It is a tiny group by any standards, but a few dozen Afghans stranded in no-man’s land between the Belarusian and Polish borders are causing Poland’s government some serious difficulties.
Prime Minister Mateusz Morawiecki and his administration have pledged to protect “holy Polish territory” by keeping the migrants kettled in a small space at the border zone with Belarus, even as it has sent aircraft to rescue more than 1,000 Afghans who helped its troops and diplomats during the past 20 years. The administration has meanwhile delayed a decision on a U.S. request to accept another 3,000 Afghans.
The inconsistencies result from Polish politics. With early elections possible next year, the leader of the opposition Civic Platform party, Donald Tusk, drily described border migrants as “political gold” for Morawiecki’s ostensibly anti-immigration party.
While the PiS has in fact overseen a huge influx of migrants, nearly all — more than a million — are Ukrainians, who have generally been welcomed by Poles. The controversy relates to those from the developing world. Morawiecki has accepted that Poland needs migrant labor, given a serious demographic crunch, but has made plain that some are more welcome than others.
Ministers also point out that the Belarusian dictatorship of President Aliaksandr Lukashenka is seeking to punish neighboring European Union (EU) states by sending them developing world refugees. Over the past months, record numbers of migrants have crossed from Belarus into the European Union through Poland, Latvia, and Lithuania. Numbers have risen steeply over the summer. The Morawiecki government has responded with pledges to build a fence and has doubled the number of troops in the area. On August 31, it sought a state of emergency in two eastern regions of the country bordering Belarus.
The migrants sitting inside the Belarusian border, sandwiched between Polish and Belarusian troops near the village of Usnarz Gorny. Journalists have not been allowed within 200 meters, and the migrants are confined to a space of 30 square meters. The European Court of Human Rights (ECHR) has ordered Poland to provide aid, including food, water, clothing, medical care and shelter, but stated that neither country was obliged to allow the refugees to enter their territory.
Meanwhile, Poland has accepted that it owes a debt to Afghans who assisted its lengthy effort in Afghanistan and has offered refuge. The country operated 44 flights and airlifted 937 Afghan citizens. Poland also promised to help evacuate 500 Afghan citizens who had assisted with the NATO mission in Afghanistan.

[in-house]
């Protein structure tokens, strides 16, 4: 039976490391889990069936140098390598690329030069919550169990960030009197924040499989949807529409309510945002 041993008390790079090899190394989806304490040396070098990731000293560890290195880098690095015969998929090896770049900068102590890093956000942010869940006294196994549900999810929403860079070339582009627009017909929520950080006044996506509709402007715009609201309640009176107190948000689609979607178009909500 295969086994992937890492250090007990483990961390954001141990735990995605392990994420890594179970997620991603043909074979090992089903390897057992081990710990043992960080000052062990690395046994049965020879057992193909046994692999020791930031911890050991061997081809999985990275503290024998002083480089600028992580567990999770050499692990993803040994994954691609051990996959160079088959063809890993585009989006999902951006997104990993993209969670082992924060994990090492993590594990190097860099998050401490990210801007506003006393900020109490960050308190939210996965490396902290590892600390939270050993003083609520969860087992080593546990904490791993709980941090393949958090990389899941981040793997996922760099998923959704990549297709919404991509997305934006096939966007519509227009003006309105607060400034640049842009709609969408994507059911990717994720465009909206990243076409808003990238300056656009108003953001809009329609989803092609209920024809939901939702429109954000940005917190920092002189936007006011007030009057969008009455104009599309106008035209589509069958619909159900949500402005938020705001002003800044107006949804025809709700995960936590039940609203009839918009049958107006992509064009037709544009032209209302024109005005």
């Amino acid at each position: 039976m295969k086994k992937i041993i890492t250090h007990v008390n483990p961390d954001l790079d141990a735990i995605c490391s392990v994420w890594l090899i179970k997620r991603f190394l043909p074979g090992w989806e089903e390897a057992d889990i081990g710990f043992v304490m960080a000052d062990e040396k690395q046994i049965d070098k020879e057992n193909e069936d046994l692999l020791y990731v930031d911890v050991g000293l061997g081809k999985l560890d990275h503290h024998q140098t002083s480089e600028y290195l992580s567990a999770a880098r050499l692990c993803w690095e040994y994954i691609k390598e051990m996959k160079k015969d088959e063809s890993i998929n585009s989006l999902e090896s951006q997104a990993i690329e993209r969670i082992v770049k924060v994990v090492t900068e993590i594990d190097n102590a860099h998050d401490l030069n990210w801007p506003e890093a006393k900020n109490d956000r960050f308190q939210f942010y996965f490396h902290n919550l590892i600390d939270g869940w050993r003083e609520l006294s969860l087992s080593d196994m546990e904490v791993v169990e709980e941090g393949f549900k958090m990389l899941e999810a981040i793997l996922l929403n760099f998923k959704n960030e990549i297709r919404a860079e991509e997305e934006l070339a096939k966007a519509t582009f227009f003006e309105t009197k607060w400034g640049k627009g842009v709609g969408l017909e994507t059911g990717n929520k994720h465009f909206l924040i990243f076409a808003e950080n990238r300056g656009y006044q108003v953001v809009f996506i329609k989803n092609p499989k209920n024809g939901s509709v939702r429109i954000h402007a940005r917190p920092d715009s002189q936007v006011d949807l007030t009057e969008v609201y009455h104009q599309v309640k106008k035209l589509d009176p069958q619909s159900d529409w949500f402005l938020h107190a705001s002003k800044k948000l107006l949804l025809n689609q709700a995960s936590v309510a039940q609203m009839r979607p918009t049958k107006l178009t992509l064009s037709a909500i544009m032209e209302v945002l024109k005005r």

A fortnight ago, reports said that the United States asked Poland to take in approximately 3,000 Afghan refugees, many of whom were connected to the U.S. mission. The Polish government did confirm talks were underway, but spokespeople stressed that the focus was on evacuating those who had assisted the Polish mission. Dworczyk said that “dialogue with our American partners” was underway, but there were no conclusions or promises. Various Polish cities have signaled willingness to host Afghan refugees, including the mayor of Sopot.
The current debate is the latest iteration of a fierce debate across central Europe about developing world refugees, something that has also played out in a lengthy dispute between the PiS government and the EU. The PiS was fiercely opposed to EU quotas during the surges of Syrian migrants in 2014–16. Then, as now, the Polish government was reluctant to accept migrants, especially from the Middle East, citing security concerns and — less loudly — noting the problems of West European countries with Islamist terrorism and societal alienation.
The border zone, previously nondescript strips of land and forest with no discernible markings, is now being lined with barbed wire. There is talk of a Polish “wall”, not unlike Viktor Orbán’s at the Hungary-Serbia border. Poland is not alone: fences are now being constructed across central and eastern Europe, in places like Greece and Bulgaria, to bar developing world immigrants.
The rest of the EU is in an impossible position, and is anyway extremely worried by the prospect of another massive and uncoordinated influx of migrants like 2015 which could again destabilize continental politics.
But the scenes of Poland’s eastern border provoke deep misgivings among many Poles and other Europeans. These are human lives and it seems odd to make an example of one group while welcoming another of the same nationality, leaving them in limbo for weeks at the border while hoping the country that put them there — Belarus, with its established disregard for the human rights of its own citizens, let alone migrants’ — will cave.
Poland, and the EU, need a plan.